Lhachen Dpalgyimgon

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Maryul in the fragmented Tibetan Empire c. 900

Lhachen Palgyigon[1] (Wylie: lHa-chen dPal-gyi-mgon, c. 930 – c. 960) was the founding king of the Kingdom of Maryul, based in modern Ladakh.

Palgyigon was a son of Kyide Nyimagon, a descendant of the Old Tibetan dynasty, who founded the kingdom of Guge during the Tibetan Era of Fragmentation. He was the eldest of three brothers, the other two being Trashigon and Detsukgon.

Palgyigon is said to have extended the kingdom to the "Kashmir pass" (Zoji La) in the northwest, along what were referred to as the "lowlands of Ngari" (mar-yul of mṅah‐ris). He became an independent king after his father's death. The other two sons of Nyimagon, Trashigon and Detsukgon, also inherited the kingdoms of GugePurang and Zanskar respectively. The three kingdoms together were referred to as "Ngari Korsum" (Wylie: mNga' ris skor gsum, "the three divisions of Ngari").[2][3]

The kingdom of Maryul lasted till 1842 when the Dogra general Zorawar Singh, having conquered it, made it part of the princely state of Jammu and Kashmir.

References[edit]

  1. ^ Lo Bue & Bray, Art and Architecture in Ladakh (2014), p. 5.
  2. ^ Fisher, Rose & Huttenback, Himalayan Battleground (1963), p. 19: "Mnah-ris (Mnga-ris), although now restricted to West Tibet, then referred to the entire territory between the Zoji and Mayum passes."
  3. ^ Francke, Antiquities of Indian Tibet (1992), p. 94.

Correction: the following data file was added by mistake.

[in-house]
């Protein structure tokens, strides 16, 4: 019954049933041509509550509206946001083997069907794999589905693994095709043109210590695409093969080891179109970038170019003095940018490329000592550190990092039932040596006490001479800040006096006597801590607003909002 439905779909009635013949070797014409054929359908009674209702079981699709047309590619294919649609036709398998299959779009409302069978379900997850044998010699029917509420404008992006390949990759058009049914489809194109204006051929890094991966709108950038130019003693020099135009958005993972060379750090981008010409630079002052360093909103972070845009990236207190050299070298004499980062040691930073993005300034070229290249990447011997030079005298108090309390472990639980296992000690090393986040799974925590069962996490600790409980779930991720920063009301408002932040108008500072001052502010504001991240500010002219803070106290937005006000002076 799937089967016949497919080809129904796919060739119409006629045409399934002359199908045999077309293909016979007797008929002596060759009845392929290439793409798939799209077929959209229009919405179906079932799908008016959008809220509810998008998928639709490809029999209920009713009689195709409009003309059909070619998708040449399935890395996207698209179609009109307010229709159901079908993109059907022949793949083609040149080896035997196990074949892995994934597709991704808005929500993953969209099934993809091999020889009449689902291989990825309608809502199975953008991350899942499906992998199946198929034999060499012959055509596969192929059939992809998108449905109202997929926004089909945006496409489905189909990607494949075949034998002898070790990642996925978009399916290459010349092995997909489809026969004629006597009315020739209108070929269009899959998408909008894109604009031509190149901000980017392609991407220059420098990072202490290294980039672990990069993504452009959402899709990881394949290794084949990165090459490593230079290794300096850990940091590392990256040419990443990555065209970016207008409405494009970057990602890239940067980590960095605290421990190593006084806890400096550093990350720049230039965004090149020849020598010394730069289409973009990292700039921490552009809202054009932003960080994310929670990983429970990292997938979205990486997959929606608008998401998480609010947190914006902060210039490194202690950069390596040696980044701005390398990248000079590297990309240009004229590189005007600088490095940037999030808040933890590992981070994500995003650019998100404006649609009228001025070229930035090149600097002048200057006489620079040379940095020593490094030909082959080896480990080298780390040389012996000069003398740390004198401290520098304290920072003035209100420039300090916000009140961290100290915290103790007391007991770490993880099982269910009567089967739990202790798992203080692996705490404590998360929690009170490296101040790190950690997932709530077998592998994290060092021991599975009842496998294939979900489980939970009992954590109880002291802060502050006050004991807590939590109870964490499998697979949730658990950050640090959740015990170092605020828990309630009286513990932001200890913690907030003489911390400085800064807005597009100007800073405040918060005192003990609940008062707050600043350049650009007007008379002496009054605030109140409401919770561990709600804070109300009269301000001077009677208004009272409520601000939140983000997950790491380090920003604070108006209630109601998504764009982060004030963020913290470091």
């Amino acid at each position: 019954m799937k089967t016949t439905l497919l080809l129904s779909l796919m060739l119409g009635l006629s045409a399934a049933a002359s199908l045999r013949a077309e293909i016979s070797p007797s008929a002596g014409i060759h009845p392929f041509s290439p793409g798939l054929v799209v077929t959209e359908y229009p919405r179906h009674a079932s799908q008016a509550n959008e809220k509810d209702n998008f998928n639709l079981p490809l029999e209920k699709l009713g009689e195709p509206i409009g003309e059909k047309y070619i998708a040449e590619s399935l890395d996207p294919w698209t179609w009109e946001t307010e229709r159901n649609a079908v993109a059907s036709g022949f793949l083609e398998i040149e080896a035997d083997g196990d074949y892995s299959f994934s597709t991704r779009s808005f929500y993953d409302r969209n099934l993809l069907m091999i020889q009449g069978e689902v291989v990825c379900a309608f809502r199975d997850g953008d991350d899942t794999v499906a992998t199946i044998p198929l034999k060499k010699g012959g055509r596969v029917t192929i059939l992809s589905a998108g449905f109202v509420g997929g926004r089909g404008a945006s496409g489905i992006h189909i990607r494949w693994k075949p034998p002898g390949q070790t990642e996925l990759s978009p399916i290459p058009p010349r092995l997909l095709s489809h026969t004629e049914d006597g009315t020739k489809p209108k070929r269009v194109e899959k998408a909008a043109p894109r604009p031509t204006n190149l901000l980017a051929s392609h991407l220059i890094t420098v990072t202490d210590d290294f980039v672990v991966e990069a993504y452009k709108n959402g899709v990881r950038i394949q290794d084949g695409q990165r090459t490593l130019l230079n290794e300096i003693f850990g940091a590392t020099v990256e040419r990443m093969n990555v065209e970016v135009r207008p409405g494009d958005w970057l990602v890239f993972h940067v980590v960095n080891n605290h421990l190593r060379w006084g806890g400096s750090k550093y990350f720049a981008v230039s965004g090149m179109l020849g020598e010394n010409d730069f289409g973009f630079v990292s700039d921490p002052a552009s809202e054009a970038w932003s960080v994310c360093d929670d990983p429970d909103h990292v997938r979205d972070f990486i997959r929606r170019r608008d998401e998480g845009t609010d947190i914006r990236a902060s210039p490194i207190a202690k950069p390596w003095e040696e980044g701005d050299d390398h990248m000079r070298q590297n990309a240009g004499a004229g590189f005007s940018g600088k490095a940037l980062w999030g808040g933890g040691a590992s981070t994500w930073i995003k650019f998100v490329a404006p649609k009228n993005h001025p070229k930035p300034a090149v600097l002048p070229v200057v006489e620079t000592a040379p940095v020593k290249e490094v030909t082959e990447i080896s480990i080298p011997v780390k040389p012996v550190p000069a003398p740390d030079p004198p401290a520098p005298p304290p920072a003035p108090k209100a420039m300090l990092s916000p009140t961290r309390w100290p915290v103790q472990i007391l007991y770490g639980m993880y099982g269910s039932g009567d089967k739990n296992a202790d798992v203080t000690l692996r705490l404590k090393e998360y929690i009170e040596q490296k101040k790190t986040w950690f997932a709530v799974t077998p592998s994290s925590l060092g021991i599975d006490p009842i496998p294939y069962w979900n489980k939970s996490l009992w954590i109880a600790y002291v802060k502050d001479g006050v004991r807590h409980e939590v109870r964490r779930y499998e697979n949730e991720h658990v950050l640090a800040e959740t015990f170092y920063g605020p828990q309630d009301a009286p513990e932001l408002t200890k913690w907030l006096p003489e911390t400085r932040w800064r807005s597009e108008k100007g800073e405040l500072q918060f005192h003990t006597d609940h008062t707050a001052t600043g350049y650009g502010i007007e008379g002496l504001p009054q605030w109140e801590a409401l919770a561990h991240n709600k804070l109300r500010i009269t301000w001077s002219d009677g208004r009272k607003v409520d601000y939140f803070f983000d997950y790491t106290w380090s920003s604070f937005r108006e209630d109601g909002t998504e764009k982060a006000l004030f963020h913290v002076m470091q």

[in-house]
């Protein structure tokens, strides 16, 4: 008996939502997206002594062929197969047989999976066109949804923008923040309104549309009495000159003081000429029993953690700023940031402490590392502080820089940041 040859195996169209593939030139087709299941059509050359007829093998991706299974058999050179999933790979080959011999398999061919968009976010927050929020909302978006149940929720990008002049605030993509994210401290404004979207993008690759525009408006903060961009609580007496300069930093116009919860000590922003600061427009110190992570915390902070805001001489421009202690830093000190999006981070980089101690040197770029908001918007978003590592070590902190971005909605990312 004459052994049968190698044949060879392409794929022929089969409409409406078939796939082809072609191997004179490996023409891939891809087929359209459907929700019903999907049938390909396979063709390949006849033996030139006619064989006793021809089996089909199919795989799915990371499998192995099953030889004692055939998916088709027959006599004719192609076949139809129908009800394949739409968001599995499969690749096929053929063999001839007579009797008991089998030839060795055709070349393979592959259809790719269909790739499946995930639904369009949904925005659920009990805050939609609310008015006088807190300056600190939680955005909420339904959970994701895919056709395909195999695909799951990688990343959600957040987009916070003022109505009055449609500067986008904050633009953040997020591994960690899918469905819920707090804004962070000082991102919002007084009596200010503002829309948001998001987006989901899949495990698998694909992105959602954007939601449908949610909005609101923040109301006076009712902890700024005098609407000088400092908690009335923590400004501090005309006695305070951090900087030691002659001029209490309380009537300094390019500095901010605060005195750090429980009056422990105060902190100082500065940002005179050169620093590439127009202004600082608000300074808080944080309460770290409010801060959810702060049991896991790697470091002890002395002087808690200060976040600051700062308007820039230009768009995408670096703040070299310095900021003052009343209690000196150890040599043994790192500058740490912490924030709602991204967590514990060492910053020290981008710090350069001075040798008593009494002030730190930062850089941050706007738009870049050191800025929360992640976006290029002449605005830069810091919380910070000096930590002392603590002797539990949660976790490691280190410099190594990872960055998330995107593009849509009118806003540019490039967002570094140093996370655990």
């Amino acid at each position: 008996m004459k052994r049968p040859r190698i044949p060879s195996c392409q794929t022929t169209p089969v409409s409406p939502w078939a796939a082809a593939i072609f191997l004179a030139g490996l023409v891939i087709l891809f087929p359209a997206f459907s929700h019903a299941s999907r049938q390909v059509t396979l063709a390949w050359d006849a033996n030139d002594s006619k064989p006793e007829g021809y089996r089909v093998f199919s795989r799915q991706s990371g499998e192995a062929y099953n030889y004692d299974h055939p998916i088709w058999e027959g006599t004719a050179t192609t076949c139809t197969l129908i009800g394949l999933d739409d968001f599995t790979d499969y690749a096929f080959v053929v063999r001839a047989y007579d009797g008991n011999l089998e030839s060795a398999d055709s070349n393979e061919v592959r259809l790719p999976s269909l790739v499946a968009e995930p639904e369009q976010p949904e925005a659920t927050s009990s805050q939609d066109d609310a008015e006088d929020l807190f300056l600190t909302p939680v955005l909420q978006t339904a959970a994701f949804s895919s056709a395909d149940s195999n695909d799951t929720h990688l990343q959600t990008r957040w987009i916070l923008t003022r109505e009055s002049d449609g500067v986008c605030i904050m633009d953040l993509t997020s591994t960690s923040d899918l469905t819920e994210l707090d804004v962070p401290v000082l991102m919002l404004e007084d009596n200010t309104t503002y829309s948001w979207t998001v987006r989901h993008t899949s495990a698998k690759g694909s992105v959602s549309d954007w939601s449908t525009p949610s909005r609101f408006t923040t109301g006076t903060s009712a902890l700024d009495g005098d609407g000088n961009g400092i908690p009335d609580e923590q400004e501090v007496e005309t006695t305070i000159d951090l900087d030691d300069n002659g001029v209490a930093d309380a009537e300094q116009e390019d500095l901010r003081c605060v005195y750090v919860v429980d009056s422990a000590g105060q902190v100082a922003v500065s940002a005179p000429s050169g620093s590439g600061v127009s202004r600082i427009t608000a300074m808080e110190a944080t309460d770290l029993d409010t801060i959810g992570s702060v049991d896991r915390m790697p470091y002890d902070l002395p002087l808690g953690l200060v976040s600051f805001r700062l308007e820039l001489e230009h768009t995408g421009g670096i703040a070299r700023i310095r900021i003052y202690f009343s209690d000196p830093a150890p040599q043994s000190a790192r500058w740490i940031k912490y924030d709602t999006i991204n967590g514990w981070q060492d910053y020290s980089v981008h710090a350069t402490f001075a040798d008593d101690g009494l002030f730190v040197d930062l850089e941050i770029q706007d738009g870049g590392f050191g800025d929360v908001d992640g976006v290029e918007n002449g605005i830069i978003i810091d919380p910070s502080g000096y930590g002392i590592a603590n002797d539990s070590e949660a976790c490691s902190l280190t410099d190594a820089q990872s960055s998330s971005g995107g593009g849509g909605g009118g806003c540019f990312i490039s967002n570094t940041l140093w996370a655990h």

Bibliography[edit]

  • Emmer, Gerhard (2007), "Dga' ldan tshe dbang dpal bzang po", Proceedings of the Tenth Seminar of the IATS, 2003. Volume 9: The Mongolia-Tibet Interface: Opening New Research Terrains in Inner Asia, BRILL, ISBN 978-90-474-2171-9
  • Fisher, Margaret W.; Rose, Leo E.; Huttenback, Robert A. (1963), Himalayan Battleground: Sino-Indian Rivalry in Ladakh, Praeger – via Questia
  • Francke, August Hermann (1907), A History of Western Tibet, S. W. Partridge & Co – via archive.org
  • Francke, August Hermann (1992) [first published 1926]. Antiquities of Indian Tibet. Volume 38; Volume 50 of New imperial series. Asian Educational Services. p. 94. ISBN 81-206-0769-4.
  • Lo Bue, Erberto; Bray, John, eds. (2014), "Introduction", Art and Architecture in Ladakh: Cross-cultural Transmissions in the Himalayas and Karakoram, BRILL, ISBN 978-90-04-27180-7
  • Petech, Luciano (1977), The Kingdom of Ladakh, c. 950–1842 A.D. (PDF), Instituto Italiano Per il Medio ed Estremo Oriente – via academia.edu